And she certainly doesn’t remember how entrepreneurs reacted when President Roosevelt’s income and estate taxes were increased in the mid-1930s. She most certainly has never read or even heard of economic scholar Benjamin Anderson, the holder of a Ph.D. from Columbia University in 1911 and a mentor to Austrian School economist Henry Hazlitt. In his “Economics and the Public Welfare — A Financial and Economic History of the United States, 1914-1946” he told the story of one of those entrepreneurs whom he called typical:
Reasonably typical is the case of one rich man who, at the age of 25, had inherited an estate of about 12 million dollars — some thirty years before these 1935 taxes came. He had nursed his 12 million dollars into an estate of about 30 million dollars during those thirty years.
He had done it by a kind of activity particularly helpful and useful to the country, the financing of new inventions and new explorations, the purchase of shares in new and promising businesses. He had taken a great many risks, knowing that many of them would turn out badly, but counting on a few of them to turn out well enough so that the profits on the successful ones would offset the much more numerous losses on the unsuccessful ones….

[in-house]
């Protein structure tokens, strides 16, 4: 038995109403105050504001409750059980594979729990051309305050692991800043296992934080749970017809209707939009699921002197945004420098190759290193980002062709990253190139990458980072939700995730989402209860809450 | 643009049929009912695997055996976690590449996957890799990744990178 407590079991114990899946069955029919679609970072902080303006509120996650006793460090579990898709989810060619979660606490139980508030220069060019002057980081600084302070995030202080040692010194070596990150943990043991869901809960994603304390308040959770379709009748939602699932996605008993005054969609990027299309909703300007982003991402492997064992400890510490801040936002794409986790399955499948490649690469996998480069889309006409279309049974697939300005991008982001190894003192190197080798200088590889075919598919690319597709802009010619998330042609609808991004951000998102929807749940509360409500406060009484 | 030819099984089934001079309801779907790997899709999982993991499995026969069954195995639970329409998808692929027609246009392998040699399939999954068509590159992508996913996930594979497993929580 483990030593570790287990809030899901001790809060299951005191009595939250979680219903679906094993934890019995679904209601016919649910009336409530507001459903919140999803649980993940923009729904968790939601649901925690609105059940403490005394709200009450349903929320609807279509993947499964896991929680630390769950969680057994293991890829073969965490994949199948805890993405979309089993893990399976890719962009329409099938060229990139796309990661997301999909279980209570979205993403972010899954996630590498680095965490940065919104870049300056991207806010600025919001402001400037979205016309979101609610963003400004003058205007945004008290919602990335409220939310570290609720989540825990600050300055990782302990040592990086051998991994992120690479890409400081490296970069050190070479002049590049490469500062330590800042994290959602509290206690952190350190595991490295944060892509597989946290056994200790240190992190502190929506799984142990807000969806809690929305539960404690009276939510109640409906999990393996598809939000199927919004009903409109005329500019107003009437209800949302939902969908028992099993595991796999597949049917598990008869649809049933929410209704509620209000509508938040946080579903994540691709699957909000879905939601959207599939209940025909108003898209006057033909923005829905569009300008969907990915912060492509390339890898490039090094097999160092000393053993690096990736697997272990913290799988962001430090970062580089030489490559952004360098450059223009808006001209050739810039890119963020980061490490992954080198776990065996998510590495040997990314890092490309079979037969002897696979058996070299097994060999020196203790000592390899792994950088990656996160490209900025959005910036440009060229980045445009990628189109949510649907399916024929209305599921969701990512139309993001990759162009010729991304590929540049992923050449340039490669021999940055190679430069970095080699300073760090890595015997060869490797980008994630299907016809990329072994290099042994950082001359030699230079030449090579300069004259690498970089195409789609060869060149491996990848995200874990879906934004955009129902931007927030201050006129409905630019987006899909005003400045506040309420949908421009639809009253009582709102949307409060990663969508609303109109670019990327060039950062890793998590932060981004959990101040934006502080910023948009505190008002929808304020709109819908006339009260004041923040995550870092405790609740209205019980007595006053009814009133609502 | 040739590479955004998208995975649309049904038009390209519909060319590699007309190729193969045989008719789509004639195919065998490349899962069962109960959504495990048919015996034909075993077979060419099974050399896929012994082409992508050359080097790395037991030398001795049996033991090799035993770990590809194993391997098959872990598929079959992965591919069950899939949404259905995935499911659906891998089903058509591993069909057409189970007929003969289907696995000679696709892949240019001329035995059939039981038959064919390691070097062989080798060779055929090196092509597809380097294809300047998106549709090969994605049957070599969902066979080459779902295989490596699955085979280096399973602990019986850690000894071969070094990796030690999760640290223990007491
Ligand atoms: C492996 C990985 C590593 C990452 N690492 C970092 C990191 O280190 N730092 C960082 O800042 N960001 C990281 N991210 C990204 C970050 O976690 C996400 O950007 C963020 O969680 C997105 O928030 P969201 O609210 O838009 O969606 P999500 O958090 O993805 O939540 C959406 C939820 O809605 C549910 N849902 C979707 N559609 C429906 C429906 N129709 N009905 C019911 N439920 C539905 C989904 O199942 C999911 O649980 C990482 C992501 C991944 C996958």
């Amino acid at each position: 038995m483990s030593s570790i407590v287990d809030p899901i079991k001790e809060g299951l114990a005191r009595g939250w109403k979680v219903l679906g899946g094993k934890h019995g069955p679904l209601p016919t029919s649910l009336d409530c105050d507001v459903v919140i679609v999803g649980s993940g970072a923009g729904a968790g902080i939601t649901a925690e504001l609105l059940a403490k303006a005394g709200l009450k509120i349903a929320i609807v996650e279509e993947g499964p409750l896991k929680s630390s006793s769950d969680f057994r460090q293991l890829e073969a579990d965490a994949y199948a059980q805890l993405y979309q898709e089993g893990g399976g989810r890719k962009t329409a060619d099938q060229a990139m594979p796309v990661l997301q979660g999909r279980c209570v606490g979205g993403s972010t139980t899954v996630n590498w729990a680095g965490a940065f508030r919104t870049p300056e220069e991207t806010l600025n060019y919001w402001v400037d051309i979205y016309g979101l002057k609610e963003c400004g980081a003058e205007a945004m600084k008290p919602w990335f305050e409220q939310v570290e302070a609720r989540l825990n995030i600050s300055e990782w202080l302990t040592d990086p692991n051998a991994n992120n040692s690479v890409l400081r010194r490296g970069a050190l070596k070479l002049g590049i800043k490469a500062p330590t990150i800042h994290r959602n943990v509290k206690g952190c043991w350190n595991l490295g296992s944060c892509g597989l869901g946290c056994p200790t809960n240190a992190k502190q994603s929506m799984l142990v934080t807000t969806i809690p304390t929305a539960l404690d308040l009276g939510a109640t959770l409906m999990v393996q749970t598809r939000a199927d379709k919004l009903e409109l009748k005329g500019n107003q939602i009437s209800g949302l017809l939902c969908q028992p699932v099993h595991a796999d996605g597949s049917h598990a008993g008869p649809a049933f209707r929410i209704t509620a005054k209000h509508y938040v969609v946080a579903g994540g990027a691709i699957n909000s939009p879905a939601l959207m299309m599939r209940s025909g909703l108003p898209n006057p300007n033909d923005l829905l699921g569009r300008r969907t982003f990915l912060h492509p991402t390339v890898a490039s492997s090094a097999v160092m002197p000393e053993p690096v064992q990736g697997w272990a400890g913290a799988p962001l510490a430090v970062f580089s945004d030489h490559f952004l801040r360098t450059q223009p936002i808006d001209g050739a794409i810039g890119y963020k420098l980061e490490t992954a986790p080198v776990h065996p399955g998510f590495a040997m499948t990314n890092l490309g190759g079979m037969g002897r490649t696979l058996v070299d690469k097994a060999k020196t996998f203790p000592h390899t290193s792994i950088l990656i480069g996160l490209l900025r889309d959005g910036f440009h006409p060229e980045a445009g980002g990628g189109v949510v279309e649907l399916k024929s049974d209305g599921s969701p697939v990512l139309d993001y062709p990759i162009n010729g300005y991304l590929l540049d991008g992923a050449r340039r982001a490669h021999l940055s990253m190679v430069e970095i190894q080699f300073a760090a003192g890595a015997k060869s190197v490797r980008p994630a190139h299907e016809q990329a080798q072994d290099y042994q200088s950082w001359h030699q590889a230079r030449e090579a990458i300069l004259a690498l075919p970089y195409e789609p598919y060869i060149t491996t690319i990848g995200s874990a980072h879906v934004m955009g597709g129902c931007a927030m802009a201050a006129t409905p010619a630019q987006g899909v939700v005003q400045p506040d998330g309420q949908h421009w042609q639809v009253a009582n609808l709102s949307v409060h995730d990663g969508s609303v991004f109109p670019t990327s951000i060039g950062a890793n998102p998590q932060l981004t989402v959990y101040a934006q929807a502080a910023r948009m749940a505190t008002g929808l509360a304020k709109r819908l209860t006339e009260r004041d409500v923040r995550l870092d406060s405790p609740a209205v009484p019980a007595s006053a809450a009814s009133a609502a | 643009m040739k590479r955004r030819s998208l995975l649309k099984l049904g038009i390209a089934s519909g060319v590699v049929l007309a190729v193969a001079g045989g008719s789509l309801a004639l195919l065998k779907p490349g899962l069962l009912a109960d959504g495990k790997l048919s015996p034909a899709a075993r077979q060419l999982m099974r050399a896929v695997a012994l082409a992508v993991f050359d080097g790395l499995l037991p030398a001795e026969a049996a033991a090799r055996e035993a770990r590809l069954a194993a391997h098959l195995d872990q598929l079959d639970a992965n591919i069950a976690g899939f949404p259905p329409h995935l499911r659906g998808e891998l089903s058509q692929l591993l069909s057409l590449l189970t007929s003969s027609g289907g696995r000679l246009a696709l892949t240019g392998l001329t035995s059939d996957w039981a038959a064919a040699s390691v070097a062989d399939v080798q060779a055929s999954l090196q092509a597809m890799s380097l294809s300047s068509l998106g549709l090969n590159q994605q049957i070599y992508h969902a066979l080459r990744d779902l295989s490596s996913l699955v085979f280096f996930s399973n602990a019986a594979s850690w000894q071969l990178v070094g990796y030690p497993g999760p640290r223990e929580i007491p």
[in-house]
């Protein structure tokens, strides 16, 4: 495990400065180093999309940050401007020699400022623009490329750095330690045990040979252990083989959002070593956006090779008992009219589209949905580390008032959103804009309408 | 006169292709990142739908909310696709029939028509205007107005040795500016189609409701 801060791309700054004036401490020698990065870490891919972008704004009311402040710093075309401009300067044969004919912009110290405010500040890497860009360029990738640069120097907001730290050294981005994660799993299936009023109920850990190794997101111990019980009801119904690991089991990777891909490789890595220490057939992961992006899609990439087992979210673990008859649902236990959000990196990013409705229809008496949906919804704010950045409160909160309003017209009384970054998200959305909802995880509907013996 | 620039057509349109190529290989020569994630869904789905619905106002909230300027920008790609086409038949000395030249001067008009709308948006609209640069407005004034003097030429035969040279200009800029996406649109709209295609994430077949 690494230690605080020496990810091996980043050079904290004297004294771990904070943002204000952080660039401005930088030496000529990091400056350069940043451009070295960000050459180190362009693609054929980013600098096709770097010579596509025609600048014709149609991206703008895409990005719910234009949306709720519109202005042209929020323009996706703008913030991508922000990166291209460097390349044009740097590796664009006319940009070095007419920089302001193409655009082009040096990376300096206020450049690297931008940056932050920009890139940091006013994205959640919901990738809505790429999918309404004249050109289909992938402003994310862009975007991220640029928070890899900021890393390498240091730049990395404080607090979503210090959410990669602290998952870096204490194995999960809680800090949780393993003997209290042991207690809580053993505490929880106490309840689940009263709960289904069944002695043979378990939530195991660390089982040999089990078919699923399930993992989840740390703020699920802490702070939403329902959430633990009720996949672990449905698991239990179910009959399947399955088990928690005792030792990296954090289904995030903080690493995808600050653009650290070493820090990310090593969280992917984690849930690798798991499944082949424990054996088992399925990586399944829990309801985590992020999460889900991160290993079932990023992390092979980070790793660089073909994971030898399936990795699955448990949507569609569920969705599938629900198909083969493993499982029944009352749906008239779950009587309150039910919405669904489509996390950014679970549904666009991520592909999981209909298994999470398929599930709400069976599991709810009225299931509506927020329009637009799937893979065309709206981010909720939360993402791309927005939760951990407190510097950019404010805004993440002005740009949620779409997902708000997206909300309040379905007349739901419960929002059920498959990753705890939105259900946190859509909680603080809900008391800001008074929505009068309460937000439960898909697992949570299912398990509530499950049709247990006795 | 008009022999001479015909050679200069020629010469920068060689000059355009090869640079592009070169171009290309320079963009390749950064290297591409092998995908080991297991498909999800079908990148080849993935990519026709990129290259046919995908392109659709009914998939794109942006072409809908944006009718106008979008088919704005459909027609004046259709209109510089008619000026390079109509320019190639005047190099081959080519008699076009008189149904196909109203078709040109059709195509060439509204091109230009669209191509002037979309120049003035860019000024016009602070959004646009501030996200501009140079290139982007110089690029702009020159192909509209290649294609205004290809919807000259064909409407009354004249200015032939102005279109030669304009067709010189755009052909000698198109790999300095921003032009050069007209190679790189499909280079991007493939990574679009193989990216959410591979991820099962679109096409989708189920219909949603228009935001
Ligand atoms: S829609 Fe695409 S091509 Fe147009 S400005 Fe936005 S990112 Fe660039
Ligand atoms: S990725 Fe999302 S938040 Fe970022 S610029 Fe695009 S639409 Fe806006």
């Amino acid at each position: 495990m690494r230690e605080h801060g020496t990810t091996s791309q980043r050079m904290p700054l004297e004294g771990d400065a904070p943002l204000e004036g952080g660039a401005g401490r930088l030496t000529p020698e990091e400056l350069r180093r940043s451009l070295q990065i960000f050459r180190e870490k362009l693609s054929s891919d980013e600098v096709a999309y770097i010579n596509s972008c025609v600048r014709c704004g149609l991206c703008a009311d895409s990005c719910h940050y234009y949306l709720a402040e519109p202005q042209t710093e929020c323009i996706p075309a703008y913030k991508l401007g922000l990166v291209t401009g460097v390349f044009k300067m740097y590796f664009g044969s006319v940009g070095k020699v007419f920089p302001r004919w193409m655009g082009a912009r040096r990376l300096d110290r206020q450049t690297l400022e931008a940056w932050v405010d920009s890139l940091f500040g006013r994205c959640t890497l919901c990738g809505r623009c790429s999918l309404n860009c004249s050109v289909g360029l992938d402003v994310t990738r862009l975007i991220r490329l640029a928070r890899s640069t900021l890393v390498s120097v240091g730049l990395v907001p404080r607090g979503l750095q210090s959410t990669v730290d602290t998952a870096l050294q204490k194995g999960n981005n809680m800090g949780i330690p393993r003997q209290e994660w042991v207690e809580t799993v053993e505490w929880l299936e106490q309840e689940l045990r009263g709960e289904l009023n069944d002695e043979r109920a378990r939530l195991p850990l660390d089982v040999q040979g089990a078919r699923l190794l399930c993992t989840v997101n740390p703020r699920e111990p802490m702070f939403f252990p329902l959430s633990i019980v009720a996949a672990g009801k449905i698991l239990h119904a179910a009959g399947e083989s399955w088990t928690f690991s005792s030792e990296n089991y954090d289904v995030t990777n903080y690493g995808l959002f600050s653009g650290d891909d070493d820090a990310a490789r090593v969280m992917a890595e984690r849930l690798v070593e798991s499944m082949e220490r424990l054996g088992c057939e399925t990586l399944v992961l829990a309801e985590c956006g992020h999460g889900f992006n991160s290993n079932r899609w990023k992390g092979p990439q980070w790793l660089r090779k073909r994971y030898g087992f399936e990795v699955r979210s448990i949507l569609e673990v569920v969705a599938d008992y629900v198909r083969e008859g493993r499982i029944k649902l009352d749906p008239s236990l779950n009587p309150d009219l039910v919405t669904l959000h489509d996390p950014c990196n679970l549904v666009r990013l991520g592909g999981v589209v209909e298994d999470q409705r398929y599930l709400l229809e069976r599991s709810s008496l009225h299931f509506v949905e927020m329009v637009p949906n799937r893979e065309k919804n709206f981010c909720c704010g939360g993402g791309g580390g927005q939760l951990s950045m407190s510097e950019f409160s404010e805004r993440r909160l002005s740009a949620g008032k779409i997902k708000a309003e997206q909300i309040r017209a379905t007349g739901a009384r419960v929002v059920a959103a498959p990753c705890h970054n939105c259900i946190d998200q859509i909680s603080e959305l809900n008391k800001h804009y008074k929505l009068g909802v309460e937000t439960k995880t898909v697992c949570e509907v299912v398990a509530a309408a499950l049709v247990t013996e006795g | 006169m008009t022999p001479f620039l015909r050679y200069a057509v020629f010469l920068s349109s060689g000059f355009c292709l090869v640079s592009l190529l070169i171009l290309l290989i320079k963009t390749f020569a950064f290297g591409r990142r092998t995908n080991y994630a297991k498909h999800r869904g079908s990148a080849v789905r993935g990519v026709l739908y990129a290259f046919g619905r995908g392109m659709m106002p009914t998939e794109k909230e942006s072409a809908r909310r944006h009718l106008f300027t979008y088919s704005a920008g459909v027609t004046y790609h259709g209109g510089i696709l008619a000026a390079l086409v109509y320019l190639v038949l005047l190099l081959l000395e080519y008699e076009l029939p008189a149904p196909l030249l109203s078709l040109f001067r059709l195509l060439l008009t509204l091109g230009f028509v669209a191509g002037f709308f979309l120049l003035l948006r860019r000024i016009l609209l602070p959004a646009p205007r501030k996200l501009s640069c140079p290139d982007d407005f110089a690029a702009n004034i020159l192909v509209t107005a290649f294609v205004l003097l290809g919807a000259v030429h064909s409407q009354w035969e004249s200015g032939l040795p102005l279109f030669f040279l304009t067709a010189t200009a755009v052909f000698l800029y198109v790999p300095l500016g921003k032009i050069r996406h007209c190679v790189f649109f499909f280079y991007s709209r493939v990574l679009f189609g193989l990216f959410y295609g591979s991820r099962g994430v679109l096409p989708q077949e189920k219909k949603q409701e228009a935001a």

In the case of the individual above referred to, a vigorous man 55 years old, the effects of the new taxes were paralyzing. More than three-fourths of any profits which he might have from a new venture would be taken away from him by income taxes. Any losses which he might incur from a new venture would be his own.
But further, if he should die, his estate would have to pay to the federal government and to the State of New York (but chiefly to the federal government) $19,602,500, or 65.243 percent of his estate….
It was a painful thing to watch him turn his energies from creative production to consultation with tax lawyers as to how he could save as much as possible for his heirs. It was a painful thing to watch a vigorous man of fifty-five turning from creative activities to preparation for death.
He fought hard against the advice of his business advisers and the advice of his lawyers. He still wanted to take part in enterprise. But their arguments were overwhelming, and he had to yield, with the thought of his family in his mind.
He carried some 10 million dollars in cash to have it ready to pay the first installment in death duties.
Anderson posed this: “One may well raise the question as to just what good it did to the people of the United States to put this typical man in this position?”
Alexandria Ocasio-Cortez labors under a disadvantage that most voters know nothing about: She graduated cum laude from Boston University in 2011 with a degree in economics. So her ignorance can be explained by not having been exposed to anything like Anderson’s entrepreneur.
But what about the others surveyed who are buying into the class warfare “soak the rich” schemes offered by AOC and Elizabeth Warren? Will they fall victim to their own ignorance as expressed by Edmund Burke: “Those who don’t know history are doomed to repeat it”?